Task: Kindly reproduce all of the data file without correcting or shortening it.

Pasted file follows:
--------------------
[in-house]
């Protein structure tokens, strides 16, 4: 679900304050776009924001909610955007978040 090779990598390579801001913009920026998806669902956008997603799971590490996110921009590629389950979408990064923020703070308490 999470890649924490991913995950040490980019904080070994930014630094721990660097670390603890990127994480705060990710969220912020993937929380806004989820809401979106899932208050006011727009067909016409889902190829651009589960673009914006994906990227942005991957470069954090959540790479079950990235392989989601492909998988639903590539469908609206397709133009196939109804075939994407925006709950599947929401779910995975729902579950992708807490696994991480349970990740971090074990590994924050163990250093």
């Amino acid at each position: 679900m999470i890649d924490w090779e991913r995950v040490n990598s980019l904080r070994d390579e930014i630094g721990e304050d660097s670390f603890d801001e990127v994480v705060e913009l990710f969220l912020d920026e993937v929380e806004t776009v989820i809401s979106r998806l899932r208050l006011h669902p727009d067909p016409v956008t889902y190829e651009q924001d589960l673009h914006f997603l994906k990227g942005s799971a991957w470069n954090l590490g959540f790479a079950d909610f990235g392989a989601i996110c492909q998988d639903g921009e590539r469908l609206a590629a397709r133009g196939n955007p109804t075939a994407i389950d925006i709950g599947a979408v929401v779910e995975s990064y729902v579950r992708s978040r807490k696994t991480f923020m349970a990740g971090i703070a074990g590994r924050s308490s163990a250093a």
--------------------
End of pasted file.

[in-house]
């Protein structure tokens, strides 16, 4: 679900304050776009924001909610955007978040 090779990598390579801001913009920026998806669902956008997603799971590490996110921009590629389950979408990064923020703070308490 999470890649924490991913995950040490980019904080070994930014630094721990660097670390603890990127994480705060990710969220912020993937929380806004989820809401979106899932208050006011727009067909016409889902190829651009589960673009914006994906990227942005991957470069954090959540790479079950990235392989989601492909998988639903590539469908609206397709133009196939109804075939994407925006709950599947929401779910995975729902579950992708807490696994991480349970990740971090074990590994924050163990250093």
């Amino acid at each position: 679900m999470i890649d924490w090779e991913r995950v040490n990598s980019l904080r070994d390579e930014i630094g721990e304050d660097s670390f603890d801001e990127v994480v705060e913009l990710f969220l912020d920026e993937v929380e806004t776009v989820i809401s979106r998806l899932r208050l006011h669902p727009d067909p016409v956008t889902y190829e651009q924001d589960l673009h914006f997603l994906k990227g942005s799971a991957w470069n954090l590490g959540f790479a079950d909610f990235g392989a989601i996110c492909q998988d639903g921009e590539r469908l609206a590629a397709r133009g196939n955007p109804t075939a994407i389950d925006i709950g599947a979408v929401v779910e995975s990064y729902v579950r992708s978040r807490k696994t991480f923020m349970a990740g971090i703070a074990g590994r924050s308490s163990a250093a």